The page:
Title III of the Helms Burton Act: How to protect yourself

What does Title III establish?

Title III of the Helms-Burton Act allows former US persons who were affected by the nationalizations of the Cuban Revolutionary Government, to claim compensation for damages against those who “traffic” with property and assets confiscated as of January 1, 1959.

The concept of “trafficking” includes, among others:

  • Investing in confiscated property.
  • Holding a legal interest in a confiscated property, such as a mortgage or other interest insured therein.
  • Conducting direct business with those properties and the administration or lease of the property.
  • Any commercial action benefiting from those properties.

Title III, which had been suspended by all US governments every six months since its approval in 1996, has ceased to be a vague threat that gravitated on foreign investors in Cuba to become a reality.

What happened?

On Wednesday, April 17th, Secretary of State Michael R. Pompeo announced that the United States will end the suspension of Title III of the Helms-Burton Act, that is, without granting “any exemption” to foreign companies that have businesses in Cuban territory.

The decision taken today will open the door to the presentation of the 6,000 claims included in the Registry of Settlement of International Claims, with a total certified value of 9 billion dollars, which could be substantially increased by interest and through increases provided by the law.

What are the consequences of this decision?

This policy change opens the door to the filing of lawsuits in the United States against companies around the world, including Spanish hotel chains or the Canadian company Sherritt, whicj is one of the main foreign investors on the island.

That decision could increase tensions with the European Union, since this month, the high representative for Foreign Policy, Federica Mogherini, warned in a letter to Mike Pompeo that the EU could sue the US before the World Trade Organization (WTO) if Washington applied this measure contrary to the doctrine of International Law according to which an investor should only subject its operations to the laws of the country in which it acts and those of its territory of origin, not to those dictated by a third State.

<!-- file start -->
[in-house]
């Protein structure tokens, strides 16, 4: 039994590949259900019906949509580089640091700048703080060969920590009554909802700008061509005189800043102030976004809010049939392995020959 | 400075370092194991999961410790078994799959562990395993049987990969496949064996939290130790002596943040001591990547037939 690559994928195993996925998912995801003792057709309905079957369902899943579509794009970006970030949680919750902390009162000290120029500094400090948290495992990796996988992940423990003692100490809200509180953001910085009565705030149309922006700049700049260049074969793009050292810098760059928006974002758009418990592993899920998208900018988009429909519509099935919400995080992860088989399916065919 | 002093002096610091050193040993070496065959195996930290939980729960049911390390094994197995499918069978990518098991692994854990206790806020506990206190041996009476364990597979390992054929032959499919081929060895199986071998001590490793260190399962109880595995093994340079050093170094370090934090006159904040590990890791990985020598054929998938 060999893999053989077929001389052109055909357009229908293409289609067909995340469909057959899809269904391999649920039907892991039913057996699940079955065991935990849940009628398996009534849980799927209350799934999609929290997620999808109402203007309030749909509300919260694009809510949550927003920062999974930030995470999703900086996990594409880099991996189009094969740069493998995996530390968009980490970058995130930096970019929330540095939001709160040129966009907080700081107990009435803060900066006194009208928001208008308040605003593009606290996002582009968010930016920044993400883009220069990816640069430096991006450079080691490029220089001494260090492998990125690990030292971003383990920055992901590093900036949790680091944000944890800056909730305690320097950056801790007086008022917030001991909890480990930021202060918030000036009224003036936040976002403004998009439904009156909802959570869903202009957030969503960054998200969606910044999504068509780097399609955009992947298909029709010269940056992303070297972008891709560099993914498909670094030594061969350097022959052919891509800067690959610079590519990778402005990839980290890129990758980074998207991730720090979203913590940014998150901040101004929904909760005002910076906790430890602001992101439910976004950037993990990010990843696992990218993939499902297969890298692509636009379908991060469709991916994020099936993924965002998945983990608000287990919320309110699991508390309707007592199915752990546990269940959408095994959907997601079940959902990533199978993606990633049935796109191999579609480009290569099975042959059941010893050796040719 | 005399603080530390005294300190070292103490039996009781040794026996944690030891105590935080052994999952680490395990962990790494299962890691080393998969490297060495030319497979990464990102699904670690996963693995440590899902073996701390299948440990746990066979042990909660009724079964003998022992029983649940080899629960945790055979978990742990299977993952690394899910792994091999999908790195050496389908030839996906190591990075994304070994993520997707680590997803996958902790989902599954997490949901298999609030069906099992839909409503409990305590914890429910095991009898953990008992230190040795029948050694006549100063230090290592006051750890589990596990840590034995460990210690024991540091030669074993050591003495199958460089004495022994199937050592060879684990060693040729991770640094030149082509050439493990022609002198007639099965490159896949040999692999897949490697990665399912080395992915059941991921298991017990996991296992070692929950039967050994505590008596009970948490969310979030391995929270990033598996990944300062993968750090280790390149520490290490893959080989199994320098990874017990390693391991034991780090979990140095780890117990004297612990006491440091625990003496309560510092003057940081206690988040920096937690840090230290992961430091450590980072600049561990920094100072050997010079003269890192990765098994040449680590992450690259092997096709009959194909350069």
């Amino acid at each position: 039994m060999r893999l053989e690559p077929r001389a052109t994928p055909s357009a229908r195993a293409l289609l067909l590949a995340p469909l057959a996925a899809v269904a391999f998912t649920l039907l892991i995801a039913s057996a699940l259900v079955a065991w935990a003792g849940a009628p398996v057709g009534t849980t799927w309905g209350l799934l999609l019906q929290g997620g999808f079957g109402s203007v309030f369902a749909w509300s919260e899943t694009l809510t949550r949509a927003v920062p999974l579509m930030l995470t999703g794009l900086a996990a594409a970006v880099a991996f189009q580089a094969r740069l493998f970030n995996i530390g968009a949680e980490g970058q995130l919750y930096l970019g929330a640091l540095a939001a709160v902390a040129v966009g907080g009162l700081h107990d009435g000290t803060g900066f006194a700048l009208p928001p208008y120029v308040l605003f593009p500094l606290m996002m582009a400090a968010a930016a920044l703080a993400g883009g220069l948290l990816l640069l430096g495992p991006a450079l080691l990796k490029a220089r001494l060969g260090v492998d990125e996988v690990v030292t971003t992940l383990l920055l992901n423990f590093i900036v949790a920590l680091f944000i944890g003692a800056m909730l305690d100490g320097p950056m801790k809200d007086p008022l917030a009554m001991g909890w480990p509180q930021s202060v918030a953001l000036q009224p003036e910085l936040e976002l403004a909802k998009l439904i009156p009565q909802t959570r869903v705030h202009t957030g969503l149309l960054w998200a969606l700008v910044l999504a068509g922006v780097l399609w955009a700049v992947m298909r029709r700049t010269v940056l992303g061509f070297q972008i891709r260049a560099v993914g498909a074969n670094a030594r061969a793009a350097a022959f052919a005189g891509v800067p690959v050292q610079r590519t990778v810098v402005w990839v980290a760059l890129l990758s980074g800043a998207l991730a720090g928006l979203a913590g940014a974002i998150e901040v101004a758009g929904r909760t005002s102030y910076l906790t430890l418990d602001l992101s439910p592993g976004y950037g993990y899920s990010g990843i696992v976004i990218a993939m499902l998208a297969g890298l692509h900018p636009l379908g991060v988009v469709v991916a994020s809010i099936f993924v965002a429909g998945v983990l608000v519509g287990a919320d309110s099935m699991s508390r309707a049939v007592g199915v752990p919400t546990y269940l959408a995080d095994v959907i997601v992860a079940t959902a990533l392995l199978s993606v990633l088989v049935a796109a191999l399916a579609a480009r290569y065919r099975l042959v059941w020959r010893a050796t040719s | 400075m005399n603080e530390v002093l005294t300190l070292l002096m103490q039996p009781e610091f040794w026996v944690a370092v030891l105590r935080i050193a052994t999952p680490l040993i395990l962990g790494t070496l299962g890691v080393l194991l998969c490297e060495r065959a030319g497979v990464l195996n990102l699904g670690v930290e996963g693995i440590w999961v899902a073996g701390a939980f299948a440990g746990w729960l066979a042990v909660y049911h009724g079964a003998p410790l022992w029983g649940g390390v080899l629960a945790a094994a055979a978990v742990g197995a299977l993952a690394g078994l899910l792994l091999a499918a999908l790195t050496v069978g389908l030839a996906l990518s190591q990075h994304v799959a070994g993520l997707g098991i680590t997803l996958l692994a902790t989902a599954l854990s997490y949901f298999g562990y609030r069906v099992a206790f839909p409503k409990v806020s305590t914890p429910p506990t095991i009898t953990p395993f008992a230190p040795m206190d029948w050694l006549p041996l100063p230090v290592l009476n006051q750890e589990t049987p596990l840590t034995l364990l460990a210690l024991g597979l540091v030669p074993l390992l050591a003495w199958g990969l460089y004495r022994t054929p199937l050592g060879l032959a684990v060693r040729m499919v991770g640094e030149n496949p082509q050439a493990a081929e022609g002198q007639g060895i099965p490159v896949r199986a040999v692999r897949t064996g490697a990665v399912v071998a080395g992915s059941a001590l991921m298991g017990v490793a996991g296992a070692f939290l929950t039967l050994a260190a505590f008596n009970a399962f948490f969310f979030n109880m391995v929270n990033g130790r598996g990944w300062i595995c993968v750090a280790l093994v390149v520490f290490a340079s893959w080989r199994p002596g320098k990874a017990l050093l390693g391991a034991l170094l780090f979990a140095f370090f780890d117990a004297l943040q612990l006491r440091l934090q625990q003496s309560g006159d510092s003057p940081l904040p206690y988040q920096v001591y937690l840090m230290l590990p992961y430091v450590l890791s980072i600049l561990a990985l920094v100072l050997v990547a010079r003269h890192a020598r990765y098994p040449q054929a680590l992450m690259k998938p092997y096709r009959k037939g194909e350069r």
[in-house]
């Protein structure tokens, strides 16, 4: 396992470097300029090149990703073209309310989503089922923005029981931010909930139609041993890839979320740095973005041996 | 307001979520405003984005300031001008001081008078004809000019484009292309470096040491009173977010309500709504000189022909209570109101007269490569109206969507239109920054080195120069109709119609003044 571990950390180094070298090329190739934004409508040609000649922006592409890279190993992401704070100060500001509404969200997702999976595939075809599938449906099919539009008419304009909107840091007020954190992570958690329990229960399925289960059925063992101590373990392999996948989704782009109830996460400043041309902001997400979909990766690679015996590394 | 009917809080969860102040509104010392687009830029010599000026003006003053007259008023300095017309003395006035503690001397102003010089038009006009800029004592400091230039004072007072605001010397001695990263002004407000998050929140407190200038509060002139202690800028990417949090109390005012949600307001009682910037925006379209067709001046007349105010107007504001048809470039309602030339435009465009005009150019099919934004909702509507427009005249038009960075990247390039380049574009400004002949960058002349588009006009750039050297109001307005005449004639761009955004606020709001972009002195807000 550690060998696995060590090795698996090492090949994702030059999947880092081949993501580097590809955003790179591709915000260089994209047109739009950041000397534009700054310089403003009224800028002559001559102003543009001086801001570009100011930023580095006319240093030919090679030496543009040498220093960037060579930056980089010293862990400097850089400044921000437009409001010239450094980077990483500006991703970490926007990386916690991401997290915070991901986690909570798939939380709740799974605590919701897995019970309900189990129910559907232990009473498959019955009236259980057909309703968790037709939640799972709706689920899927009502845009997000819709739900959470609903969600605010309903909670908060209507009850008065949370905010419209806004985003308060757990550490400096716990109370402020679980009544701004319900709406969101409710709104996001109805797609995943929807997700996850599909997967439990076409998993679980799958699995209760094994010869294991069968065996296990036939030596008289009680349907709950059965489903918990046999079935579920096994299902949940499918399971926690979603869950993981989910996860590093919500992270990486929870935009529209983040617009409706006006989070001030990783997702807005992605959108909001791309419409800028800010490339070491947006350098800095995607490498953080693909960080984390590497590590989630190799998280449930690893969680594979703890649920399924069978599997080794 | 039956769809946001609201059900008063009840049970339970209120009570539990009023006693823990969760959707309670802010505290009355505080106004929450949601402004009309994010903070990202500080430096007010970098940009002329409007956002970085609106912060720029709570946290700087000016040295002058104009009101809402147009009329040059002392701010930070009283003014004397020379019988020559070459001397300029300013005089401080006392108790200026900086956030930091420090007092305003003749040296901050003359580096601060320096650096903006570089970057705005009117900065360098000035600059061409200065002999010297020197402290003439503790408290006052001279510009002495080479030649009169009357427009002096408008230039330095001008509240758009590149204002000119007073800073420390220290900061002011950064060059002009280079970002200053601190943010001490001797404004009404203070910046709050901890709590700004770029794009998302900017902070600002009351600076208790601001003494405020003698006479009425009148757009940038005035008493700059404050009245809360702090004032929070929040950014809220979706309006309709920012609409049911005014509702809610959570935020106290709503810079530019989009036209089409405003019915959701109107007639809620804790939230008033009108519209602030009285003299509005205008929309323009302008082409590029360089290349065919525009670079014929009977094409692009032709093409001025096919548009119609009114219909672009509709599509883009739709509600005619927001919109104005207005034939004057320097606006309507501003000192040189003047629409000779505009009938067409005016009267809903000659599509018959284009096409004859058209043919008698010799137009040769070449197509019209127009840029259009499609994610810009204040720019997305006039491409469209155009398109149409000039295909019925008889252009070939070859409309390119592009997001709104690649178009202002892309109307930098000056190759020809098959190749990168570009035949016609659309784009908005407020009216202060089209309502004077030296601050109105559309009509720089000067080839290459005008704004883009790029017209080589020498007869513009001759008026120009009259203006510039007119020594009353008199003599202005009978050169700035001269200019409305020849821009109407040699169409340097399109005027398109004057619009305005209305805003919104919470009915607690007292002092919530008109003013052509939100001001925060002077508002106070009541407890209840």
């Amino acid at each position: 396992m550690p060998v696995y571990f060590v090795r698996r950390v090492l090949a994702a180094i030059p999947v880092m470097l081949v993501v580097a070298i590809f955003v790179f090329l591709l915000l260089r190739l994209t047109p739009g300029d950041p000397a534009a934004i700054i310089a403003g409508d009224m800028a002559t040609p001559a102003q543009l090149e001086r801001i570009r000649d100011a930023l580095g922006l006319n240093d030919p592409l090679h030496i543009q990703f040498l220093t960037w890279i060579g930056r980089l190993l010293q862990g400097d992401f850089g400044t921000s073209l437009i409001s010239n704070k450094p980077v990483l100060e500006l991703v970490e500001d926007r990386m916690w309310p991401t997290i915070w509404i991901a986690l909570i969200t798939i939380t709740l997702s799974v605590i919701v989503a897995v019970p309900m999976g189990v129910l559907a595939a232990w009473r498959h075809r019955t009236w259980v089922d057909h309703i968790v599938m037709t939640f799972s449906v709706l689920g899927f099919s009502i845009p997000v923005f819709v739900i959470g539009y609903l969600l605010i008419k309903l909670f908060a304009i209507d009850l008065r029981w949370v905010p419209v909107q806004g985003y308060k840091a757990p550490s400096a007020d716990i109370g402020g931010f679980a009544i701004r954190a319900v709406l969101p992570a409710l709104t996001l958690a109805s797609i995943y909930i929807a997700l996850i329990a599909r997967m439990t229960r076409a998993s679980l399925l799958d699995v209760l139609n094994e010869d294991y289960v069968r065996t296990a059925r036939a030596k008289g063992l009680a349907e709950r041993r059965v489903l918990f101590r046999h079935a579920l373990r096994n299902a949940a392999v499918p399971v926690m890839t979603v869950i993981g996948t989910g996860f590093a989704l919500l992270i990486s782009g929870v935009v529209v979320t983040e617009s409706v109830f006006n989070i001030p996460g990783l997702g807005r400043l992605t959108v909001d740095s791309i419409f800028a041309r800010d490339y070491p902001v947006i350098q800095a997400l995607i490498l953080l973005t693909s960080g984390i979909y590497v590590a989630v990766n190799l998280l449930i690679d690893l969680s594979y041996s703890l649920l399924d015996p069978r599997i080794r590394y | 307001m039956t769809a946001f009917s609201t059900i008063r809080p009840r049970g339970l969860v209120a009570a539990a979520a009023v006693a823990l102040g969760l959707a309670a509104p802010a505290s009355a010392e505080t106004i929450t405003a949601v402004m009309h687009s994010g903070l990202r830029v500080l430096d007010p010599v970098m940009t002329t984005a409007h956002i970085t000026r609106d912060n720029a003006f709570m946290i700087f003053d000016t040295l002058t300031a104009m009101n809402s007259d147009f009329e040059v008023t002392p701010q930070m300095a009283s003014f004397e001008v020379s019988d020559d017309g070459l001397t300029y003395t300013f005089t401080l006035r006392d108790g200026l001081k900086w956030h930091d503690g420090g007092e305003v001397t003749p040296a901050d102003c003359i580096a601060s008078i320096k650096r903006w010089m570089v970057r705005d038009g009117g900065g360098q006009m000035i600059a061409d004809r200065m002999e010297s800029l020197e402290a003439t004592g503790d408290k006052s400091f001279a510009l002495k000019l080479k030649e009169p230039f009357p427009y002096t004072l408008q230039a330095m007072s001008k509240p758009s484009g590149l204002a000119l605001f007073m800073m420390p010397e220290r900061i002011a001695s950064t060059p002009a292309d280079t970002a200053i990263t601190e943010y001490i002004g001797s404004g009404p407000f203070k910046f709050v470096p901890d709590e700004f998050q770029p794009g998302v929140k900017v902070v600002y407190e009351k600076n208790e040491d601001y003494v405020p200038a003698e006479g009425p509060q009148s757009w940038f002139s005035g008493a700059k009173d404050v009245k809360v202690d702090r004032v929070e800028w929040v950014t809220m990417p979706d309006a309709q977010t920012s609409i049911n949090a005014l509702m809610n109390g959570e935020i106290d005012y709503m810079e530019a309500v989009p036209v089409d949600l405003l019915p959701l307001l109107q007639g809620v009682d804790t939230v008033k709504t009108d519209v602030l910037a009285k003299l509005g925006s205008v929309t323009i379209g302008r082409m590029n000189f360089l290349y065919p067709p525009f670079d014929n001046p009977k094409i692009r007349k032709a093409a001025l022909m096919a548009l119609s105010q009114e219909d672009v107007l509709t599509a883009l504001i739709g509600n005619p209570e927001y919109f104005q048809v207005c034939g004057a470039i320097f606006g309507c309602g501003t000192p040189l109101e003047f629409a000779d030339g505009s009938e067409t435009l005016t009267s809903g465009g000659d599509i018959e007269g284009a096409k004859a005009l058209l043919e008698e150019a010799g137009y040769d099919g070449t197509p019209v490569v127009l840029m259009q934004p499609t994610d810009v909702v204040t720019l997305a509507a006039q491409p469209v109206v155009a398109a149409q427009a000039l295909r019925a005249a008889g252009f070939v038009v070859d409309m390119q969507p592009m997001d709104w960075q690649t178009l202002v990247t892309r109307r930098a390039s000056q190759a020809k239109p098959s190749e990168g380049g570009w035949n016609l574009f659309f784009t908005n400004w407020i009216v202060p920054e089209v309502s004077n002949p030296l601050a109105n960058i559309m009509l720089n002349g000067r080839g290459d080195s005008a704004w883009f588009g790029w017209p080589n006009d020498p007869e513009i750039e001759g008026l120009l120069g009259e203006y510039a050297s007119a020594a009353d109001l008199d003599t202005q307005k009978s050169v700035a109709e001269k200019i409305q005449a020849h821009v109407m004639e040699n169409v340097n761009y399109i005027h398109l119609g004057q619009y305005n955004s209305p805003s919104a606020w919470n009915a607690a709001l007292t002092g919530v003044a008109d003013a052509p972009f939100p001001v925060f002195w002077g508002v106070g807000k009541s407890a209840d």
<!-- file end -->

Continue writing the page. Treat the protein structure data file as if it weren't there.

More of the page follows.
In addition Mogherini explained that the European Union is determined to activate all possible responses, including the possibility that US companies are also confiscated in Europe, in order to compensate for the losses suffered by European companies in Cuba.

How can investors be protected?

In general, Spanish and European investors who are threatened by laws of extraterritorial effect have at their disposal specific protection measures derived from what in the terminology of Public International Law is known as “blocking regulations” and that suppose an affirmation of the exercise of sovereignty.

European regulation

The Council of the European Union adopted on 22 November 1996 Regulation (EC) n. 2271/96, on protection against the effects of extraterritorial application of the legislation adopted by a third country, and against actions based on it or derived from it with the purpose of counteracting those effects.

This Blocking Regulations protects the interests of any of the national or resident natural persons or legal persons incorporated in one of the Member States engaged in international trade or the movement of capital and related commercial activities between the European Union and third countries. The antidote imposes some specific obligations or prohibitions on the aforementioned subjects as measures so that Title III of the Helms-Burton Law cannot have effects:

  1. The obligation to notify the European Commission of all situations in which its economic or financial interests are affected, directly or indirectly, by the application of the laws of extraterritorial effect listed in the Annex to the Regulation itself and among which, obviously, find the Helms-Burton Act.
  2. The prohibition to recognize or enforce judgments or court decisions and the decisions of administrative authorities located outside the European Community that enforce the rules related to the Regulation or actions based on it or derived from it. Therefore, the beneficiaries of such judicial or administrative resolutions may not avail themselves of the “exequatur” or any other mechanism, such as agreements or treaties, of recognition and enforcement of judgments or judicial decisions since they do not comply with the law and violate the International Law.
  3. The right to initiate actions against those who have sued them in the United States to obtain an integral reparation of the damages derived from such claim. This compensation covers any type of damages suffered, including the procedural costs and the liability extends to any natural or legal person that has caused them acting in their own name or also as intermediaries.
  4. Other measures aimed at hindering the plaintiffs’ investigation procedures under Title III prohibiting respecting whatever is established in the Helms-Burton Act in relation to the requirements of the US courts.

Authors: José María Viñals y Tania Esparza